Video interviews with scientists, a look into the maths of a mobile phone and "real science" applications, like keeping track of whale numbers, are among resources that will be created by a UTS team of academics to help high school teachers around the country bring maths to life for their students.
Made possible by a $1.9 million Australian Government grant under the Australian Maths and Science Partnerships Program (AMSPP), the project will address the dwindling numbers of students taking advanced maths and science in school and university.
A cross-faculty team of Dr Mary Coupland and Dr Steve Bush from Science, and Dr Anne Prescott and Professor Sandy Schuck from Arts and Social Sciences, have collaborated with CSIRO and the Australian Association of Mathematics Teachers (AAMT) to plan the project. The team was mentored by UTS Distinguished Professor Jim Peacock, AC FRS.
"To be frank, maths can be as dry as dust," says Anne Prescott. "But it doesn't have to be – it can be really exciting. This project will help teachers show students the relevance of maths and how we use it every day."
"Research into the decline of interest in advanced maths courses at high schools in Australia shows us that teachers and students are often unaware of the role that maths plays in many careers," says Mary Coupland. "This project is designed to address that gap, and ultimately we hope it will lead to more students doing maths, understanding maths, becoming maths teachers."
The project, titled "Maths Inside: highlighting the role of mathematics in society as motivation to engage more in mathematical activities", will develop inspiring case studies and stories of the mathematics used to solve real and pressing world problems along with lesson plans incorporating project work, use of classroom technology and inquiry-based learning models.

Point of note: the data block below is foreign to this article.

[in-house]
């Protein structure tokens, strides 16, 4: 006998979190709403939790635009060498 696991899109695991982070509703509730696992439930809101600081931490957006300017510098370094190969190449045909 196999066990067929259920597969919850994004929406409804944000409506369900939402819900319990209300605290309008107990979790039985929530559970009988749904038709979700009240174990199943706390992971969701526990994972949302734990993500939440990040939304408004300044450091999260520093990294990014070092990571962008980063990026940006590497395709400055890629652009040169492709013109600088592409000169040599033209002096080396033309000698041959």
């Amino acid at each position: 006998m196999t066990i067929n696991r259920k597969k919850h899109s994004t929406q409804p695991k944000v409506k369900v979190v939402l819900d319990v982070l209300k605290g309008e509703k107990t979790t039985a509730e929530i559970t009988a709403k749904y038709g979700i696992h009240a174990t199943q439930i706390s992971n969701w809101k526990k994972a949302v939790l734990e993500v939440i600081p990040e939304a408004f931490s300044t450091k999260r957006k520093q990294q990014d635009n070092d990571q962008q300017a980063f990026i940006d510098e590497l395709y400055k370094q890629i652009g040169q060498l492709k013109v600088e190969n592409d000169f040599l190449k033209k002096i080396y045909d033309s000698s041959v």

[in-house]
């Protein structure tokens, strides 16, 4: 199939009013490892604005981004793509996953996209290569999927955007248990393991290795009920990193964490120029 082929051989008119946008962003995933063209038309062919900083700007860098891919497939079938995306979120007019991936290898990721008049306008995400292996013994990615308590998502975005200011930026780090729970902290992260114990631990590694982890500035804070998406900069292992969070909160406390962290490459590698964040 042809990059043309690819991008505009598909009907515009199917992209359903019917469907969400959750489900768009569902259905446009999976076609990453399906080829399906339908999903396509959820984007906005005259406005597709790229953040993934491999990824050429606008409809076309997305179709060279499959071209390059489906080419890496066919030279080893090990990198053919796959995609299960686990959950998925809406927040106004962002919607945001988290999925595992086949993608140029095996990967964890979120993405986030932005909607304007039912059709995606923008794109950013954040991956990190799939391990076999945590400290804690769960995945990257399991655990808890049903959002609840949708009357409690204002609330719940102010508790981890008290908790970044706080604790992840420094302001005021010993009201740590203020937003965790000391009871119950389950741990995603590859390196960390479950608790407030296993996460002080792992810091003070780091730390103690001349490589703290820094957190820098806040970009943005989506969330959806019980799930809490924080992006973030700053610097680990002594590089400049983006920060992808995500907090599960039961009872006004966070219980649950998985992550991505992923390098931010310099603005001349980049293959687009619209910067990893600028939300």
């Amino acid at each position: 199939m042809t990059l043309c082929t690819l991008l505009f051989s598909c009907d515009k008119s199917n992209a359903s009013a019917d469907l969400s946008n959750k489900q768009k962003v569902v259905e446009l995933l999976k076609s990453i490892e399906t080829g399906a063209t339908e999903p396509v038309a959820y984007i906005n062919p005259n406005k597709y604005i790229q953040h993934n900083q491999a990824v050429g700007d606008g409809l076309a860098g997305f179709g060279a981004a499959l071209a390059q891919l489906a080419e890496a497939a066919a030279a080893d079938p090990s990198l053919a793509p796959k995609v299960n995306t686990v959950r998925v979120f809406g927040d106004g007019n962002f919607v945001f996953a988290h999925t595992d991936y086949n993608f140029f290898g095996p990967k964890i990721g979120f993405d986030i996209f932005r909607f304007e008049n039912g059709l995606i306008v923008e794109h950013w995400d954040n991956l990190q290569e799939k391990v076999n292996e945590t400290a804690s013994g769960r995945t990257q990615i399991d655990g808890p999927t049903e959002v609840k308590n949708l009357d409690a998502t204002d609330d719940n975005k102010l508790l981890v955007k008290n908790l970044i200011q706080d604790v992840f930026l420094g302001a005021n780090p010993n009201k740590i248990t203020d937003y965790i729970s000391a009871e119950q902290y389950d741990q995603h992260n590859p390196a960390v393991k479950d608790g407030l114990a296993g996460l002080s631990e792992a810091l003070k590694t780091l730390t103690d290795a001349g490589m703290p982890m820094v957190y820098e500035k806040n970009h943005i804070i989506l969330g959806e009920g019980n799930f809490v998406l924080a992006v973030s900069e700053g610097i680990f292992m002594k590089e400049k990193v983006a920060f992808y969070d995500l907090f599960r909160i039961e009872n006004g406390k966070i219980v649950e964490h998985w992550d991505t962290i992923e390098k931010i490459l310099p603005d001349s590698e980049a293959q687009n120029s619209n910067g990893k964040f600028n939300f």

"For example, rather than traditional ways of teaching probability which generally involve predicting outcomes of games of chance, why not look at the real science being done by the CSIRO team counting minke whales in the Southern Ocean?" explains Prescott.
These resources will be made available for free and disseminated through the CSIRO Mathematicians in Schools program and via the AAMT website, and ongoing research will be conducted to evaluate their performance over the three-year funding period. Other aspects of the project include the expansion of existing UTS projects that support students in the transition from school and TAFE to university.
The program has particular benefit for teachers and their students in rural areas, who often miss out on professional development opportunities.
"Teachers, regardless of their location, need to know how to answer when students ask, 'When am I going to need this?'. This project offers them assistance with choosing interesting and creative classroom activities that will show them the maths inside modern inventions and modern life," says Anne Prescott.
The AMSPP was established following research by Australia's Chief Scientist in 2012 which revealed a significant decline in advanced maths and science courses being taken at high school, a trend which extends into university with declining enrolments in maths, science and engineering courses. UTS is one of ten universities to share in $16.4 million worth of funding under the program this round.